Sport thrives on the willingness of parents and community members to ensure children have a positive experience when it comes to sport.

But I’ve decided to write about volunteerism because a number of young people have approached me recently about volunteering. And not around sport, either. They’re keen to help the disadvantaged in Canberra. Some aren’t old enough to take on roles, but others have stepped up and are thriving. It’s hard to describe the fulfilment associated with helping others but these younger Canberrans really do understand it.

It is possibly one of the greatest levellers a person can engage in. Small things in life disappear into insignificance: wi-fi down, 20-year-old daughter still asleep at 11:00 am after coming home at a ridiculous hour of the morning, the kitchen’s untidy, where is that phone charger? Life little trials become trivial.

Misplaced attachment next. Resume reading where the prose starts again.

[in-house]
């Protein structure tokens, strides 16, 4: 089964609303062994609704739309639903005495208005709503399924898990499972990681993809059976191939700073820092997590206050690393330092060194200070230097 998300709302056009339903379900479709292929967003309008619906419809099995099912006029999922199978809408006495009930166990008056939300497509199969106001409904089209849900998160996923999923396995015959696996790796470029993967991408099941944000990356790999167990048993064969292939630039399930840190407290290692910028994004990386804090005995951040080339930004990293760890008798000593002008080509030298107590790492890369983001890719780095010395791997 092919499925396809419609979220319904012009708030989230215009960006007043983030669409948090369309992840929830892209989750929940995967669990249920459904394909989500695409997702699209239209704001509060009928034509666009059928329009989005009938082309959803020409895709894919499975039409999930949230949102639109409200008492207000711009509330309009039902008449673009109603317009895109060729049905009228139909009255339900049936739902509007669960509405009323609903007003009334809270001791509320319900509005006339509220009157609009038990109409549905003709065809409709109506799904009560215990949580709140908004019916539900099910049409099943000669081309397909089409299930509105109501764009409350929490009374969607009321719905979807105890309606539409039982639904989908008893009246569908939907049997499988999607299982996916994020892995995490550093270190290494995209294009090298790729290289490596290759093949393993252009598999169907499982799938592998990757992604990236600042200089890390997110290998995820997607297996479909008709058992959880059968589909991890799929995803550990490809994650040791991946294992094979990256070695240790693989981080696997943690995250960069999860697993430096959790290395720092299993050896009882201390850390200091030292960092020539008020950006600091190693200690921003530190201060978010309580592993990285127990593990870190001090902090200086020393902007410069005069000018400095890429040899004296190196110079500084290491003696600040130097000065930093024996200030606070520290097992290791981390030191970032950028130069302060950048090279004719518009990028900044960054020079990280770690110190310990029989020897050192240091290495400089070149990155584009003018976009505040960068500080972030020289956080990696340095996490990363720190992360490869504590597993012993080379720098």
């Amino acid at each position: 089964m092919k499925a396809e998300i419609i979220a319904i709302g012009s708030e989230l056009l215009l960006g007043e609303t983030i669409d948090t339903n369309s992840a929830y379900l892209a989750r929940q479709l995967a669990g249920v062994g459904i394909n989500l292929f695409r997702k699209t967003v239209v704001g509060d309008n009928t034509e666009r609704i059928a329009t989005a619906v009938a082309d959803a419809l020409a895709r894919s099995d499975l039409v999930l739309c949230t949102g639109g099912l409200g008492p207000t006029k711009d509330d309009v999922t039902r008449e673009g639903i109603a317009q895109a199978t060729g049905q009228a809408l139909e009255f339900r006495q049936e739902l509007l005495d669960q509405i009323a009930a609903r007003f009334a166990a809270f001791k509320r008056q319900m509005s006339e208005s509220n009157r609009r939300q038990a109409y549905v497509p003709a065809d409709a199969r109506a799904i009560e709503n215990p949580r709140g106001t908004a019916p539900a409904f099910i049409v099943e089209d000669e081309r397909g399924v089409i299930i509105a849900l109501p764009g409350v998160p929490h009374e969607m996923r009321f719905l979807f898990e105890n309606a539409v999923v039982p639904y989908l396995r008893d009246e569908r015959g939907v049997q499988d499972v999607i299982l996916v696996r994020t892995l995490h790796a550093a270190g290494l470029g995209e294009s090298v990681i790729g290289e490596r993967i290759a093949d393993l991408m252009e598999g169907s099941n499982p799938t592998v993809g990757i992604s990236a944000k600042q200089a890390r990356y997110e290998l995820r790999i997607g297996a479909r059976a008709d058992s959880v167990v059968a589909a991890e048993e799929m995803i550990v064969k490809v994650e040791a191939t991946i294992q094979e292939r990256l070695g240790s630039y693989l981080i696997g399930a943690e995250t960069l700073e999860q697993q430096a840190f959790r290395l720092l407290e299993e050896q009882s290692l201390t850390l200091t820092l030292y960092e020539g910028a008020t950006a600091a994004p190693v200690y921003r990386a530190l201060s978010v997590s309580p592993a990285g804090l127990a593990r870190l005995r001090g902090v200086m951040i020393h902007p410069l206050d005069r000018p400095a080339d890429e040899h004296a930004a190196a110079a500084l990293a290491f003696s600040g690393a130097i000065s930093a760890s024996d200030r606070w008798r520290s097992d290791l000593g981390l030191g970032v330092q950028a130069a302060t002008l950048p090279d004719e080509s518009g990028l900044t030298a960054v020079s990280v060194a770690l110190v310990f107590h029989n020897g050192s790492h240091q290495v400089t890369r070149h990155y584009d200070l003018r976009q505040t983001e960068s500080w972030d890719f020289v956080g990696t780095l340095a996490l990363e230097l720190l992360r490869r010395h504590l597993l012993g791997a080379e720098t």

I’ve spoken at a number of Canberra schools and other functions this year about the benefits of volunteering. Following one talk at Daramalan College, Ronald McDonald House Canberra was deluged with requests from the students to cook meals for families using RMHC facilities.

RMHC contacted Daramalan College to find out the reason for the surge in interest. The interest was always there, it just needed a prod.

Kids are often viewed collectively as selfish and self-centred. We’ve all seen it: heads down looking into the glow of their phone, or that pout as they pose for another selfie. But this doesn’t mean that they don’t have time for others.

In my experience, all that is required is a bit of steering in a direction where they can see they can help.

Once there, the benefits are enormous.


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46 Responses to Is there a reluctance among many in Canberra to volunteer?
Julie Macklin Julie Macklin 11:03 am 23 Jan 20